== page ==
How a region once decimated by smallpox and measles became a coffee exporting hub?


Casey Lurtz, a Business Historian at Harvard Business School discusses her fascinating research on the topic.

She discusses a place in Mexico called Soconusco which was a place of diseases in 1800s and then emerged as a coffee exporting hub at the turn of twentieth century..

Near the Guatemalan border in Mexico’s Chiapas region, sandwiched between the Sierra Madres and the Pacific Ocean, there’s a fertile pocket of land called the Soconusco. While once a hotbed of cacao production for the Aztecs and then the Spanish, the area was decimated by smallpox and measles soon after the Spanish conquest. For most of the 1800s, hardly anyone lived there. But by the turn of the twentieth century, the Soconusco had become a major coffee producer and exporter. It remains so today.

Casey M. Lurtz is intrigued by this unlikely agricultural success story, and has spent much of her academic career studying the coffee economy of southern Mexico in the nineteenth and early twentieth centuries. While her geographical focus is narrow, her research yields insights into export economies—and broad lessons for anyone building an entrepreneurial community in the face of adversity.

“The work is all about the difficulty of building an economy where there’s nothing: where there are no roads, where there’s no reliable labor system, where there are no property rights, where there are no banks for another 30 years,” says Lurtz, the Harvard-Newcomen Fellow at Harvard Business School. “How do you build these institutions that you need for market agriculture in a place where maybe there are laws on the books, but there’s not much apparatus for support? It’s looking at all these entrepreneurs who are working and trying and failing and succeeding—and who eventually build up the largest exporter of coffee in Mexico.”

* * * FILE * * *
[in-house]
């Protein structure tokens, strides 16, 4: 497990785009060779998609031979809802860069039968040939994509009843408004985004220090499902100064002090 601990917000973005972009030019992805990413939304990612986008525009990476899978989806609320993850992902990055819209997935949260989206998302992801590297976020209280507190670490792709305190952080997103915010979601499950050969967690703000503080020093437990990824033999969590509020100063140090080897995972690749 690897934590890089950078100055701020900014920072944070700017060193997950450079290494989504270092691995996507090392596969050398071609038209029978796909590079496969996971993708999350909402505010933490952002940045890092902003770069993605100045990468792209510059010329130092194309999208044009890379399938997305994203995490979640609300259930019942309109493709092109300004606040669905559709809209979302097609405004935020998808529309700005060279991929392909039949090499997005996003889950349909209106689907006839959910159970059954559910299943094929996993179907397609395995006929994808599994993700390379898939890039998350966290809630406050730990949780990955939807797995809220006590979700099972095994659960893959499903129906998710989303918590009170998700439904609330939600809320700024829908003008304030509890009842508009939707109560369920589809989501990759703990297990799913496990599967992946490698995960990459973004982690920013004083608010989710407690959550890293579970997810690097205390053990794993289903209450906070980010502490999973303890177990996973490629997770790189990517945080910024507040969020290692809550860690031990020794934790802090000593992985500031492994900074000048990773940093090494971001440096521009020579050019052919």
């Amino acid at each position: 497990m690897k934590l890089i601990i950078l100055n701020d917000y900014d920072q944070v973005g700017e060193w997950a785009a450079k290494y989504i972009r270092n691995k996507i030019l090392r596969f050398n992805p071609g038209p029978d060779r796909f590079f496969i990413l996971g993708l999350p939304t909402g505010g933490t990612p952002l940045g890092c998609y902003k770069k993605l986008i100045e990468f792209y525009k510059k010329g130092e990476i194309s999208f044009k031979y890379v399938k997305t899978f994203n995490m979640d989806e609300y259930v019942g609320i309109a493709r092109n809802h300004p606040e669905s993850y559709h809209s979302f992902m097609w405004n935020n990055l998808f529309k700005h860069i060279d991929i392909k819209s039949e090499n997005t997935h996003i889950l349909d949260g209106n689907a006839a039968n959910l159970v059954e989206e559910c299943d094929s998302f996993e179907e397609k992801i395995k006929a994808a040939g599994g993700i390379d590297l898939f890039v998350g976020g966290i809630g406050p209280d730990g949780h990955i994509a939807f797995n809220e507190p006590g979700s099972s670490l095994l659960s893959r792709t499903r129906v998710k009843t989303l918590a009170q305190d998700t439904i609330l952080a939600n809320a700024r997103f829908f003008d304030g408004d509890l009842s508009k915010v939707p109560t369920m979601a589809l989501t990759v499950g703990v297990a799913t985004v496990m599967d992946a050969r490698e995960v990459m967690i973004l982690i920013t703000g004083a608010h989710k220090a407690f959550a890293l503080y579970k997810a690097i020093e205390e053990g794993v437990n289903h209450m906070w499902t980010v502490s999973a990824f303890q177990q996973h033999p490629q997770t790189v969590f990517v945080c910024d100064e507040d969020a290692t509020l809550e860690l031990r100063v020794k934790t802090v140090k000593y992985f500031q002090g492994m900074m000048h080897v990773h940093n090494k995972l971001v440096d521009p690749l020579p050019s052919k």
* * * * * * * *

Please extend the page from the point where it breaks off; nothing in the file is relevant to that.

The drive was led by Mexico finance secretary who failed in his venture but led path for others:

Lurtz’s research has revealed a patchwork of entrepreneurial effort that contradicted common conceptions about agriculture and commerce in that era. Much credit for the expansion of Mexican export crops has gone to Porfirio Díaz, president of Mexico for all but four of the years from 1876 to 1910. Indeed, he built roads and railroads, and he instituted liberal land, labor, and credit laws that favored agricultural commerce for large landowners.

But the transportation infrastructure efforts didn’t reach the rural Soconusco. And farmers there were less aided by national policy than they were by informal, local business deals. As Lurtz writes in her research summary, “Here coffee emerged in the hands of a diverse body of participants. Alongside foreign merchants and migrant planters, local smallholders, migrant laborers, and regional politicians took an active role in the expansion of the coffee economy.”

The coffee economy did receive initial state-sponsored help from Matías Romero, who served as Mexico’s secretary of finance three times at the end of the nineteenth century. “He’s one of my favorite people,” Lurtz says. “He had all these grand ideas, and one of these ideas was figuring out how [the Soconusco] could leverage Mexico’s competitive advantage in export agriculture. So why not try coffee? Coffee for the masses had been a thing for a couple of decades at that point, but there was a new and growing interest in luxury coffee.”

Romero set out to surmount the Soconusco’s geographical isolation. He sent surveyors to assess the region, he negotiated the approval of an international port, and he arranged for an international shipping company to stop there once a month. “The port was not much of a port,” Lurtz says. “It was a stretch of beach.”

Next, Romero moved to the Soconusco, setting up a coffee plantation of his own in an attempt to lead by example. “He was just awful at it,” Lurtz says. “He was a good minister. He was good at politics. He was a great negotiator. But as a plantation owner, he was awful. He didn’t know what he was doing, but he tried. He wrote all these books about how to grow coffee. People laughed at them and at him. After a few years, he left and moved back to Mexico City. He was a failure. But coffee stayed. And coffee succeeded.”

Rest is history..

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